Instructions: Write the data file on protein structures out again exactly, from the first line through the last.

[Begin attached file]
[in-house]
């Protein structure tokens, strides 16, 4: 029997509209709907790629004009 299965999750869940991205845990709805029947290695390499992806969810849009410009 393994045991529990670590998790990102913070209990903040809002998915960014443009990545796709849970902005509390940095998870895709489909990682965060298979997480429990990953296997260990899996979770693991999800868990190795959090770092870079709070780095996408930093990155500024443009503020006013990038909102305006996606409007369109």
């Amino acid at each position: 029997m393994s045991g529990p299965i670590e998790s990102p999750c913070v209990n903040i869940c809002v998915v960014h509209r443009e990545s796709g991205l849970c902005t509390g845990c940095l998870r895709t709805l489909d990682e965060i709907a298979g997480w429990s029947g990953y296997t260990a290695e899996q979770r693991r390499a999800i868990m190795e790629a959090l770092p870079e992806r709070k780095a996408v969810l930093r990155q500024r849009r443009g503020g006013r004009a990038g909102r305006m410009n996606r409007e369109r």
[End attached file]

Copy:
[in-house]
């Protein structure tokens, strides 16, 4: 029997509209709907790629004009 299965999750869940991205845990709805029947290695390499992806969810849009410009 393994045991529990670590998790990102913070209990903040809002998915960014443009990545796709849970902005509390940095998870895709489909990682965060298979997480429990990953296997260990899996979770693991999800868990190795959090770092870079709070780095996408930093990155500024443009503020006013990038909102305006996606409007369109």
């Amino acid at each position: 029997m393994s045991g529990p299965i670590e998790s990102p999750c913070v209990n903040i869940c809002v998915v960014h509209r443009e990545s796709g991205l849970c902005t509390g845990c940095l998870r895709t709805l489909d990682e965060i709907a298979g997480w429990s029947g990953y296997t260990a290695e899996q979770r693991r390499a999800i868990m190795e790629a959090l770092p870079e992806r709070k780095a996408v969810l930093r990155q500024r849009r443009g503020g006013r004009a990038g909102r305006m410009n996606r409007e369109r």